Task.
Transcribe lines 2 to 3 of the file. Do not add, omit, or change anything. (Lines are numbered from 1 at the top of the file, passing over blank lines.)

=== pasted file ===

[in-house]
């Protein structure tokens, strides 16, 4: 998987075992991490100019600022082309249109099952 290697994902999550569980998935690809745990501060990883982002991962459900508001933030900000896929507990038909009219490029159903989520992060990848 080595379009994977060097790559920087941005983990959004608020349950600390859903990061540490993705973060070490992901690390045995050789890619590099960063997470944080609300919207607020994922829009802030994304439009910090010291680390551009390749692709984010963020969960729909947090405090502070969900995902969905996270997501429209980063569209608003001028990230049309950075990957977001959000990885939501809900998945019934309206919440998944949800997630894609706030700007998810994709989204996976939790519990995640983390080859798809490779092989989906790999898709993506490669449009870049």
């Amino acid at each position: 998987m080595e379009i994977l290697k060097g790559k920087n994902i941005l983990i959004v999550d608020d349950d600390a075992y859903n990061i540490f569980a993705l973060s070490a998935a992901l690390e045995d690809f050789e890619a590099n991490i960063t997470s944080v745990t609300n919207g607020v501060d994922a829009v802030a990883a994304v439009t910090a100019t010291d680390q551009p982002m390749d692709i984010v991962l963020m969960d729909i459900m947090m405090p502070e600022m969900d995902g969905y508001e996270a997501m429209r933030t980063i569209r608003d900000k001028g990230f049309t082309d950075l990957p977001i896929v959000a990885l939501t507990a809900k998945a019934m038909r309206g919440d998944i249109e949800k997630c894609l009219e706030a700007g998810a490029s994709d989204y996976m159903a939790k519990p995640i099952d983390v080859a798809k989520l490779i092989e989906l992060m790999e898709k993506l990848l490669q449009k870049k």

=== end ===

């Protein structure tokens, strides 16, 4: 998987075992991490100019600022082309249109099952 290697994902999550569980998935690809745990501060990883982002991962459900508001933030900000896929507990038909009219490029159903989520992060990848 080595379009994977060097790559920087941005983990959004608020349950600390859903990061540490993705973060070490992901690390045995050789890619590099960063997470944080609300919207607020994922829009802030994304439009910090010291680390551009390749692709984010963020969960729909947090405090502070969900995902969905996270997501429209980063569209608003001028990230049309950075990957977001959000990885939501809900998945019934309206919440998944949800997630894609706030700007998810994709989204996976939790519990995640983390080859798809490779092989989906790999898709993506490669449009870049």
């Amino acid at each position: 998987m080595e379009i994977l290697k060097g790559k920087n994902i941005l983990i959004v999550d608020d349950d600390a075992y859903n990061i540490f569980a993705l973060s070490a998935a992901l690390e045995d690809f050789e890619a590099n991490i960063t997470s944080v745990t609300n919207g607020v501060d994922a829009v802030a990883a994304v439009t910090a100019t010291d680390q551009p982002m390749d692709i984010v991962l963020m969960d729909i459900m947090m405090p502070e600022m969900d995902g969905y508001e996270a997501m429209r933030t980063i569209r608003d900000k001028g990230f049309t082309d950075l990957p977001i896929v959000a990885l939501t507990a809900k998945a019934m038909r309206g919440d998944i249109e949800k997630c894609l009219e706030a700007g998810a490029s994709d989204y996976m159903a939790k519990p995640i099952d983390v080859a798809k989520l490779i092989e989906l992060m790999e898709k993506l990848l490669q449009k870049k």